60 second ideas (blog 12)

We work hard, why not for change?


There is an opportunity for everyone to change the world. The question is how. Together, we spend about half of our waking hours working each year, which constitutes more than 250 billion collective hours. However, volunteering accounts for only 8 billion hours. That is the same as if every person in the United States volunteered for an entire day without sleeping. But what if we can combine our working and volunteer hours? Instead of squeezing our impact into nights and weekends, why can we not create social and environmental change through our work?

Volunteers are an “indispensable anchor of every community infrastructure.” Without volunteers a community would not be able to function as it currently does. This is especially true today, as organizations need to provide more services with fewer resources. Volunteers work to meet the needs of their neighbors by collection, preparing, distribution, or serving food (23.5%); contribute much need sweat hours through general labor or providing transpiration (20.3%); help students succeed in school and prepare for the future by tutoring and teaching (18.5%); and mentor youth (17%). Volunteers make a lasting impact.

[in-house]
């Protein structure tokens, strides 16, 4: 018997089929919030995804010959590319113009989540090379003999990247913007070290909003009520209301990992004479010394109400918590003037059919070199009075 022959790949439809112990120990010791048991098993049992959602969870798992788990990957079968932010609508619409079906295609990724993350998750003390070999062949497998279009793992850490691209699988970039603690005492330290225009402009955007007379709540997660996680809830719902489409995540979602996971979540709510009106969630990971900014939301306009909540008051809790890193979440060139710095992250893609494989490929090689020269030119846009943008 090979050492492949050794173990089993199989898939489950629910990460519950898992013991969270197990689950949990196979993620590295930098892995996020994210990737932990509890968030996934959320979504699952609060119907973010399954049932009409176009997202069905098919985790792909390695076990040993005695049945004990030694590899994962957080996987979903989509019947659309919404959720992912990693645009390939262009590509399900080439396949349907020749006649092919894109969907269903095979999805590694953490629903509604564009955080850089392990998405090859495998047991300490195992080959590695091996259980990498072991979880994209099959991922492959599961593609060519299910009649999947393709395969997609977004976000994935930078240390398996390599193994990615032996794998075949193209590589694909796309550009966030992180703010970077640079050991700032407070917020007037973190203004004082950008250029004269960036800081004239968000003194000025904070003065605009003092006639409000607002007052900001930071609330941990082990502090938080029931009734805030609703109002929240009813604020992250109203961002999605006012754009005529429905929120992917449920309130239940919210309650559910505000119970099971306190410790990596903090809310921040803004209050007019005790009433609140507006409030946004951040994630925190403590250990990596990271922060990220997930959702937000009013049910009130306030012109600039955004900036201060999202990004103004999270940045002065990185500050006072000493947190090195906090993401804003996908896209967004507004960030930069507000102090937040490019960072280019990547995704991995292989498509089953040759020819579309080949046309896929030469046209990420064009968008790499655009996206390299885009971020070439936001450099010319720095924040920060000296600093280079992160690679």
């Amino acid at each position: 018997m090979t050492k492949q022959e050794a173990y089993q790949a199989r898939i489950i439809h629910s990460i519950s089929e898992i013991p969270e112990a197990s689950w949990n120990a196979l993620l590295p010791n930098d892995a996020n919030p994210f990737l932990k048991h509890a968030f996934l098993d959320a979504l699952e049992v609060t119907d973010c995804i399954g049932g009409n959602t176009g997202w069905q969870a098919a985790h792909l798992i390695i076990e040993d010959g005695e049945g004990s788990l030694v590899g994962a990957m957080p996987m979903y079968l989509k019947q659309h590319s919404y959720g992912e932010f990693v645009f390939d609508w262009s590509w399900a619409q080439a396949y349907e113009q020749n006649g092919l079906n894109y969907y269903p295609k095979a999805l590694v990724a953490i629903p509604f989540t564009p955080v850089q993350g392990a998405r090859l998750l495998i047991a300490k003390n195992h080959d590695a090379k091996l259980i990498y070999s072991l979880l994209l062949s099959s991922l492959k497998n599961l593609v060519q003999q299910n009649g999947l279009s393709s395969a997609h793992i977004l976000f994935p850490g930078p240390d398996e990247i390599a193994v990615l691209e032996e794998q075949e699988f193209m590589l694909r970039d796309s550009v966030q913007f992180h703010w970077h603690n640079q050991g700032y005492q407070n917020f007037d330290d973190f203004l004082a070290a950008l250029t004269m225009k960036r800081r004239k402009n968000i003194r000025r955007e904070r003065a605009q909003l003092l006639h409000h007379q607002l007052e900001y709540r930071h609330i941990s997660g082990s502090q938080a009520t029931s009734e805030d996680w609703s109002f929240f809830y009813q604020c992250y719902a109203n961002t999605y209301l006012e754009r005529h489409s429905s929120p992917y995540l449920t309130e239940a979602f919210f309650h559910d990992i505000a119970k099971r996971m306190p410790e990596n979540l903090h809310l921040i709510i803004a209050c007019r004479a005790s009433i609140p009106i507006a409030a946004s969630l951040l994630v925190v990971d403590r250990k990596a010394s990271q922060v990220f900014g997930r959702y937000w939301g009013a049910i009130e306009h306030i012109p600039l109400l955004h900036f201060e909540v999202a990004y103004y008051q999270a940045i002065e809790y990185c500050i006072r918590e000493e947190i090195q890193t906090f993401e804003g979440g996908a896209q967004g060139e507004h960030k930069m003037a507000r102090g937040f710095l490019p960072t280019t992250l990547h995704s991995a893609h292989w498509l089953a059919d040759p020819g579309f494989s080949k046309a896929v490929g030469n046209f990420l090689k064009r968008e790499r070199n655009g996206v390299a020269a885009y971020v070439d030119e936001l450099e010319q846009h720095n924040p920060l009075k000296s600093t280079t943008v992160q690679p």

Not only is volunteering an essential role in the function of the community, but “even when controlling for other factors such as age, health, and gender, research has found that when individuals volunteer, they are more likely to live longer.” However, in order for this to be true a “volunteer threshold” much be achieved. According to the Corporation for National and Community Service, the volunteer threshold is defined as one to two hours of service per week. Imagine if you could accomplish your volunteer threshold while just completing your job.

Anyone can do it. Anyone can use his or her job to make a positive impact – you don’t have to have a fancy title. If everyone makes a small positive change in his or her work life, it could create one big change. Why not try?

 

Sources
http://www.nationalservice.gov/pdf/07_0506_hbr.pdf
https://netimpact.org/
http://www.volunteeringinamerica.gov/infographic.cfm
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